I'll admit that I didn't understand a lot of what was being said by the crew member, so it was a surprise to me that feeding seagulls from the deck is part of the trip. A significant part of the trip.

At first I wondered how so many people came prepared with crackers, but then I realized that there were a couple of crew members roving with cameras and snapping souvenirs photos that would be seen later. The birds and the crew knew exactly what to do - it was impressive to watch the whole operation. It did, however, make the top deck area very crowded and difficult to savor. For more space, stay on the main deck where you can walk entirely around the boat with relative ease.

As I mentioned, there's ample space inside to hang out. There are big windows, AC, bathrooms, a commissary, and a few tables even. Before long, though, the boat neared the Bosque de Arrayanes near mainland Villa Angostura, and the herd moved onto land.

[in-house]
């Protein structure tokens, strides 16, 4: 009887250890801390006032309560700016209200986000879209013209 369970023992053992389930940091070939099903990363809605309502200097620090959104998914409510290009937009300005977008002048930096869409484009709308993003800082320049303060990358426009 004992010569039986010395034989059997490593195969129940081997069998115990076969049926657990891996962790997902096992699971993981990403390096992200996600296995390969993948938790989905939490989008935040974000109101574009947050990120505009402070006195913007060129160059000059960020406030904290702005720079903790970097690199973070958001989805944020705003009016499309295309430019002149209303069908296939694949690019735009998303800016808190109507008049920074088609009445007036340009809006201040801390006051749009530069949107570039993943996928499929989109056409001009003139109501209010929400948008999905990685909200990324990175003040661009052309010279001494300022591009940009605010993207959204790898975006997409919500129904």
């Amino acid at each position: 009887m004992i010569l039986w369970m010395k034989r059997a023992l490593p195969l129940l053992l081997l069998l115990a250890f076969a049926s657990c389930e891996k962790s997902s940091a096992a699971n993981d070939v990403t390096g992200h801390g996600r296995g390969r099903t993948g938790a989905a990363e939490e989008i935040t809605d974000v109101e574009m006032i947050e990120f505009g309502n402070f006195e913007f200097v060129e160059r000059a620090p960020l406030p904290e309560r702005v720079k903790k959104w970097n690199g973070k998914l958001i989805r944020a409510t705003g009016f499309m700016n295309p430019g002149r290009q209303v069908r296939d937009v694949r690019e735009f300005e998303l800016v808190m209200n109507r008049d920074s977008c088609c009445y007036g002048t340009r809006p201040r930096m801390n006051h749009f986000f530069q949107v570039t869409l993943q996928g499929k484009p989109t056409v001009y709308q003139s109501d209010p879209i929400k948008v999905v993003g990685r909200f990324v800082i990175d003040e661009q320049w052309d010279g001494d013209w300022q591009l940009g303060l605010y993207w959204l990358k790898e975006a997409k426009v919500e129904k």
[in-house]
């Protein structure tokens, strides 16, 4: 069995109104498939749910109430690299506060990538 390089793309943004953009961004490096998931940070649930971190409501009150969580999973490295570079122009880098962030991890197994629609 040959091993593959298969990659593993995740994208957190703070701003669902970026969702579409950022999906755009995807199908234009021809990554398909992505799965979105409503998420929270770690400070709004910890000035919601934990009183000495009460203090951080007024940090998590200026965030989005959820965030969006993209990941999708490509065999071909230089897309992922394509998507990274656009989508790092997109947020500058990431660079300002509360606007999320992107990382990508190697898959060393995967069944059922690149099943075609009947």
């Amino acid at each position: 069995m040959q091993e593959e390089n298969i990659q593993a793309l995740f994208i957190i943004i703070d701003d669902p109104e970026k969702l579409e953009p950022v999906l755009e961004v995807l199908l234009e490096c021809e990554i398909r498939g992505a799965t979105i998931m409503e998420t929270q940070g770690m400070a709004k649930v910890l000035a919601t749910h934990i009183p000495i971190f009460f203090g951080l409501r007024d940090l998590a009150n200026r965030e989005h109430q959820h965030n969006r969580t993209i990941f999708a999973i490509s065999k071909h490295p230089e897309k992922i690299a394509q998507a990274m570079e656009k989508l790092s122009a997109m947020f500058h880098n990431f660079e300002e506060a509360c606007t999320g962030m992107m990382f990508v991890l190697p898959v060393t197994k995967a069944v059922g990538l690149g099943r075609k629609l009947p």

The forest has a boardwalk through it, with a short route and a slightly longer route. It's safe for all ages and physical capabilities. Zoë's broken foot was still healing, but even with her limited walking endurance she had an enjoyable time.

Arrayanes are a beautiful protected species of myrtle native to Chile and Argentina that can live hundreds of years. Often slender and wavy, they grow in a variety of shades of orange/red/yellow and have smooth bark. It apparently bears fruit, and its flowers can produce a nice honey. Indigenous Mapuche had medicinal uses for the tree, too.

Some of the crew came along to provide information about the forest, and there was a friendly English-speaking guide who offered his services. There isn't much time allotted for the Bosque - enough for a walkthrough, and a few photos. They began blasting the Cau Cau's horn to keep everyone moving when time was up. Cau Cau then headed for Puerto Anchorena on Isla Victoria.